The map above is storm total rainfall from the Nexrad Radar. The yellow and orange indicate where the heaviest rainfall occurred.
Across the lake there was a gust to 64 mph at Greenwood IL, 61 mph at Roselle IL, 55 mph at O'Hare, 52 mph at DuPage and 51 mph at Midway. Rainfall totaled 4.34" at Union IL and 3.38" at Elgin IL.
Kalamazoo had a high temperature of 92 Monday afternoon - at 2 pm Monday, Kalamazoo had a relatively humidity of just 19%. With a humidity of 19%, you wouldn't think that there would be 1-2" of rainfall just 10 hours later Grand Rapids had a high temperature of 90 and had a relative humidity of 34% at 2 pm - the more humid air moved into West Michigan during the evening and overnight. It's been cooler at Lake Michigan. The Muskegon Beach had a high temperature of 77 Monday afternoon. Water temps: 75° S. Haven buoy, 69° Holland S. P., 68° Grand Haven S. P., 70° Hoffmaster S.P., 66° Ludington buoy.
The weather was good for all of the morning and midday parades.
I'll add that there is always the danger of lightning. There are a lot of people camping and doing outdoor activities.
Here's the Severe Weather Outlook Map for Tuesday. That's about the longest Slight Risk Area I've ever seen. It stretches from Central Montana to the tip of New Jersey. There is a Moderate Risk Area from S. Dakota into SW Minnesota and NW Iowa. The main threats again will be strong winds and hail.
The Marginal Risk comes up into the SW corner of Lower MI. The best bet is for the stronger storms to miss Lower Michigan and stay in S. Wisconsin, N. Illinois and N. Indiana.
The light green on the map is a General Thunderstorm Forecast. That includes New Mexico, the eastern half of Arizona, SE Utah and most of Colorado. Hopefully, we won't see any lightning-caused wildfires. Rain in that area will help alleviate the wildfire threat and provide a little runoff to the Colorado and other rivers. Salt Lake City has had only 57% of average rainfall this year. No rain under the heat bubble for much of Texas and Oklahoma where they need some rain.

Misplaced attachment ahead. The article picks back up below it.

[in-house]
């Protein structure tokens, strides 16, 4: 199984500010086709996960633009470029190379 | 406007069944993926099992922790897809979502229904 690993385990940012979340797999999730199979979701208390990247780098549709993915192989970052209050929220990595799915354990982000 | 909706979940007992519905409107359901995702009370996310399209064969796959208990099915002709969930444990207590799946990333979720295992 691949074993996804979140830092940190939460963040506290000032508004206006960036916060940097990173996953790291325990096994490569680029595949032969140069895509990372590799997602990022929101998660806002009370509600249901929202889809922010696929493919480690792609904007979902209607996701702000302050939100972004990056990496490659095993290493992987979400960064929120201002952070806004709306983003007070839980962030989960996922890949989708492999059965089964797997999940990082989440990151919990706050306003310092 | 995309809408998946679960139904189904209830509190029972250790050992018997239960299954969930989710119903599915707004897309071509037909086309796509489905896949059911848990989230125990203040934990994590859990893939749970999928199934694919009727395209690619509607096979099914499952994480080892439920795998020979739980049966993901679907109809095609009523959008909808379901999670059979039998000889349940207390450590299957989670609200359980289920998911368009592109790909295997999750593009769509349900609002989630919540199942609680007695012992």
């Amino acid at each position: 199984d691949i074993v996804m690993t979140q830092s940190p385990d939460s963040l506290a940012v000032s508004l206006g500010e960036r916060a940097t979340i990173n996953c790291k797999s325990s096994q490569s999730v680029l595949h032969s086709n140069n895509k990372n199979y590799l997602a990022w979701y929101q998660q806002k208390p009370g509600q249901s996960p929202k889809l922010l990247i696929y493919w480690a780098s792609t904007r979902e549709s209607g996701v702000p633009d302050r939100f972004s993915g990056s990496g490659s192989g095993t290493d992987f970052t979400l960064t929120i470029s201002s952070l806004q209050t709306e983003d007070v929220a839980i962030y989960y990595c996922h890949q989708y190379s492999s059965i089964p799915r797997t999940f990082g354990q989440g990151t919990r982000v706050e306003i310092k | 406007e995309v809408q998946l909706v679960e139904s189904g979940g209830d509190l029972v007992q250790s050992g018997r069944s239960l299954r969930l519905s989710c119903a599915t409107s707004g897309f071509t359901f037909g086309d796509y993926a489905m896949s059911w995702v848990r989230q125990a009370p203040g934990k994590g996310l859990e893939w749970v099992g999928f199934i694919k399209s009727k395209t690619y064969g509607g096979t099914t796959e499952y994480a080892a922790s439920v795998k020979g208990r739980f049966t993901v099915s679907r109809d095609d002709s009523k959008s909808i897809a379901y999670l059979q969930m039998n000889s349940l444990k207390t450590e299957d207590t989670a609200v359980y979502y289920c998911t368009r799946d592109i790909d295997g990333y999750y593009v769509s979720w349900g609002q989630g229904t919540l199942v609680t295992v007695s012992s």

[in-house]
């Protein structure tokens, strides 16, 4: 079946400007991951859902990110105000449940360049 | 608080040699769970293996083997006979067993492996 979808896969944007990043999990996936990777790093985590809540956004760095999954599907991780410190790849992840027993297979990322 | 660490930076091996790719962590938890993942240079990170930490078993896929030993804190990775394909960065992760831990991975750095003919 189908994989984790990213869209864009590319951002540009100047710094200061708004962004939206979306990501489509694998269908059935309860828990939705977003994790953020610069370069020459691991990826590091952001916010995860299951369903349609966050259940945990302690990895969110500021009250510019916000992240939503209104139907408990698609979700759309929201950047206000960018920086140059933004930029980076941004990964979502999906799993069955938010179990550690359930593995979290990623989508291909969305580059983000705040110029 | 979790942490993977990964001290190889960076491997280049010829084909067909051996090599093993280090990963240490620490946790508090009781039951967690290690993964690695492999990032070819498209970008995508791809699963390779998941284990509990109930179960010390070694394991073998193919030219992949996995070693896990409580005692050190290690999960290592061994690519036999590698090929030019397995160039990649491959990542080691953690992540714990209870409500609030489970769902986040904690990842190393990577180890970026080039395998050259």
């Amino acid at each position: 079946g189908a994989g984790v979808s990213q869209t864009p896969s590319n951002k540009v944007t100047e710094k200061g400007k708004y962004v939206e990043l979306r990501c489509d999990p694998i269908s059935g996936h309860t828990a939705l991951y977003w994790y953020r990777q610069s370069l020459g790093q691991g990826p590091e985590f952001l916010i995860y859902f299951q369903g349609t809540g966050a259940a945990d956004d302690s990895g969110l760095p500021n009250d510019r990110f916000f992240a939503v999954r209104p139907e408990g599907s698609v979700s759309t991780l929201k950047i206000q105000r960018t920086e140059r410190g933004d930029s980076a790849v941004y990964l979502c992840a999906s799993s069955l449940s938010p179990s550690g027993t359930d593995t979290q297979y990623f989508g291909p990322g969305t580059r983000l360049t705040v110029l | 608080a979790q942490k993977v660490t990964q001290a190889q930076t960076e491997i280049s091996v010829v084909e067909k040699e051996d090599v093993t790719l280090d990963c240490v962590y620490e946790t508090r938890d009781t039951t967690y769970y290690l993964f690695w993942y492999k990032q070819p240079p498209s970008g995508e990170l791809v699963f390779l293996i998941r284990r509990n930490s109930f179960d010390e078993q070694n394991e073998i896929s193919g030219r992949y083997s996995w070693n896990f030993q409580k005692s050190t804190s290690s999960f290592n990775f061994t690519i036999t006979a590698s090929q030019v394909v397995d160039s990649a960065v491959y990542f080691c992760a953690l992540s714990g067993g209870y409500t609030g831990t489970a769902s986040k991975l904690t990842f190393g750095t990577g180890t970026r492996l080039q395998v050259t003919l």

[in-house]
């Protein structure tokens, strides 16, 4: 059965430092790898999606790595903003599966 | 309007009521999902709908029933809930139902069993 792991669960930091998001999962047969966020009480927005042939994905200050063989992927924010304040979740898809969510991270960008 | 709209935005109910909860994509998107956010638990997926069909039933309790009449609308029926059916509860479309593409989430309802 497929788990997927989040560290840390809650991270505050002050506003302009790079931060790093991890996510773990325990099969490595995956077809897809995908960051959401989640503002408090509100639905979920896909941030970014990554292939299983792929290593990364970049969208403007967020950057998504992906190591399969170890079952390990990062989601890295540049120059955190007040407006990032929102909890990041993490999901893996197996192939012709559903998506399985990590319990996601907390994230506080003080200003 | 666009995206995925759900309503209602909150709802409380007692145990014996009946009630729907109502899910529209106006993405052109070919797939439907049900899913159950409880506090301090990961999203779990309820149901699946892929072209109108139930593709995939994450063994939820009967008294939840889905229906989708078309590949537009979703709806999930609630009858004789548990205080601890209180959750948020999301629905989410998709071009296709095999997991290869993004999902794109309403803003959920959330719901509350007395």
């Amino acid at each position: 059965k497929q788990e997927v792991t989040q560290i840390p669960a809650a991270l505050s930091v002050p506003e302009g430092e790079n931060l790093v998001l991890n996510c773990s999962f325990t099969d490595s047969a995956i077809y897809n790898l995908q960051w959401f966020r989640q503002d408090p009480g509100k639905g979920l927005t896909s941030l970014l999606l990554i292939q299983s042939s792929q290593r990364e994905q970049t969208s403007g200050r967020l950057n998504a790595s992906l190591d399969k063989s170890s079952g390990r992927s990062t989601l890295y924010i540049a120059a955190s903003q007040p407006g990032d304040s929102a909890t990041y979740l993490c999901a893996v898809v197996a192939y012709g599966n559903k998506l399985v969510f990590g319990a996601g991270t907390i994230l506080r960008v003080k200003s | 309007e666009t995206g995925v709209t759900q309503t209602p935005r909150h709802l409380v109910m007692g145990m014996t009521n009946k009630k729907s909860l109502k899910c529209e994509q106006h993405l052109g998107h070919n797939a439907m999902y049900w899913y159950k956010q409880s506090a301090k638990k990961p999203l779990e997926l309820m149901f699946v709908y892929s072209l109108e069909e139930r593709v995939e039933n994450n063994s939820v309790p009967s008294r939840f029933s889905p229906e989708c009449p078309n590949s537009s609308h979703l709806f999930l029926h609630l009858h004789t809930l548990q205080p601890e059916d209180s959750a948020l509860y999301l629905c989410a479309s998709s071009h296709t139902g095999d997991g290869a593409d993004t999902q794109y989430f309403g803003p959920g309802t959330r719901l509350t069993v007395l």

The map above shows severe weather reports in the U.S. during the month of June. Red dots are tornadoes, blue dots are wind damage and green dots are hail. Look at the difference between Michigan and Ohio. Michigan did not have any tornadoes in June. There were only 4 reports of severe criteria hail (1" in diameter or greater) and 37 reports of wind damage.
Ohio on the other hand had 16 tornadoes in June, 27 reports of large hail and a whopping 306 reports of wind damage. That's more than 8 times the wind damage reports in Michigan.
Many of the Ohio reports are from June 13 - when a derecho moved through a large portion of Ohio. That evening we had an 82.3 mph gust at the South Haven Lighthouse and a 98 mph wind gust at Fort Wayne, IN.
We have still only had one tornado in Michigan this year...the Gaylord tornado back on May 20.
Today (Fri.) there is a Marginal (or Low) Risk of a severe t-storm southeast of a line from South Bend IN to Lansing MI. This would include Battle Creek, Jackson, Coldwater and Hillsdale. The main threat would be very isolated strong wind and hail. SPC says: "...Missouri northeastward to near Detroit, Michigan have 0-6 km shear in the 30 to 40 knot range. This, along with steep low-level lapse rates of 7.0 to 8.0 C/km, could be enough for an isolated severe threat. Damaging wind gusts and hail will be possible with the stronger storms."
Wind damage was reported in Upper Michigan near Au Train, Granite Island, Harvey and L'Anse.